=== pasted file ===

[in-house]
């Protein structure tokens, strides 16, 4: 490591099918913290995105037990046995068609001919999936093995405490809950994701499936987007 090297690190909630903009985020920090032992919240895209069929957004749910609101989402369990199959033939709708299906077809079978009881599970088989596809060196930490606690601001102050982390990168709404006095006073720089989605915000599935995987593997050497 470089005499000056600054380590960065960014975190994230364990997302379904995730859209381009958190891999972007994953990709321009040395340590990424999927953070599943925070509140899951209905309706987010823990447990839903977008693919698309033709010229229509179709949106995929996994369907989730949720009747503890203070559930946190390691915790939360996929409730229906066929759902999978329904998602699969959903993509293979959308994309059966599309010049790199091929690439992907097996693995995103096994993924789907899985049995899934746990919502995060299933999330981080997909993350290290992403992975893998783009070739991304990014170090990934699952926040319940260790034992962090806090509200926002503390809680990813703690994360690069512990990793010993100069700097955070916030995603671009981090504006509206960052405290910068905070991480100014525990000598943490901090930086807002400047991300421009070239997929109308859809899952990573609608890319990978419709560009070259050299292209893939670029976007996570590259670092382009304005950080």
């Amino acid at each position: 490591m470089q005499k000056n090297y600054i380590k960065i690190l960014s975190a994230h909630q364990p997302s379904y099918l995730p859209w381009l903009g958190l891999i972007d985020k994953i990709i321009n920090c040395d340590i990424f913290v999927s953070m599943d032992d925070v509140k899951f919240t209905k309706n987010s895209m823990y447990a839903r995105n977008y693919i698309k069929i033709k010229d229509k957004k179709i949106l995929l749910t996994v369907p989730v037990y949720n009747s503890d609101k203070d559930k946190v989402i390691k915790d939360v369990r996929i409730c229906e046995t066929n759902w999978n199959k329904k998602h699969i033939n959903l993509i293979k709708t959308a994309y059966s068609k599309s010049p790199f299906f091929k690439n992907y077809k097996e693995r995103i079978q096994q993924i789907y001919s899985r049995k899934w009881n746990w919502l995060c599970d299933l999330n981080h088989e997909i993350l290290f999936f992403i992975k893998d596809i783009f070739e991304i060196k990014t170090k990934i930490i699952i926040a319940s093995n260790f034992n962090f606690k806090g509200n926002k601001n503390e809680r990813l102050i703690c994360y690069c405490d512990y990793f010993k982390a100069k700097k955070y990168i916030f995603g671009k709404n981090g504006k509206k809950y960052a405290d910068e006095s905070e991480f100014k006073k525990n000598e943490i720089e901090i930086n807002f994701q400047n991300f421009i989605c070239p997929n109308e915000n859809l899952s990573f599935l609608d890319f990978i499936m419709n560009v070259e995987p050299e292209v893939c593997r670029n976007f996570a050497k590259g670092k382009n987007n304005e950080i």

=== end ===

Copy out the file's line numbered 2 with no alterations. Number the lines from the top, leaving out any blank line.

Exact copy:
């Protein structure tokens, strides 16, 4: 490591099918913290995105037990046995068609001919999936093995405490809950994701499936987007 090297690190909630903009985020920090032992919240895209069929957004749910609101989402369990199959033939709708299906077809079978009881599970088989596809060196930490606690601001102050982390990168709404006095006073720089989605915000599935995987593997050497 470089005499000056600054380590960065960014975190994230364990997302379904995730859209381009958190891999972007994953990709321009040395340590990424999927953070599943925070509140899951209905309706987010823990447990839903977008693919698309033709010229229509179709949106995929996994369907989730949720009747503890203070559930946190390691915790939360996929409730229906066929759902999978329904998602699969959903993509293979959308994309059966599309010049790199091929690439992907097996693995995103096994993924789907899985049995899934746990919502995060299933999330981080997909993350290290992403992975893998783009070739991304990014170090990934699952926040319940260790034992962090806090509200926002503390809680990813703690994360690069512990990793010993100069700097955070916030995603671009981090504006509206960052405290910068905070991480100014525990000598943490901090930086807002400047991300421009070239997929109308859809899952990573609608890319990978419709560009070259050299292209893939670029976007996570590259670092382009304005950080």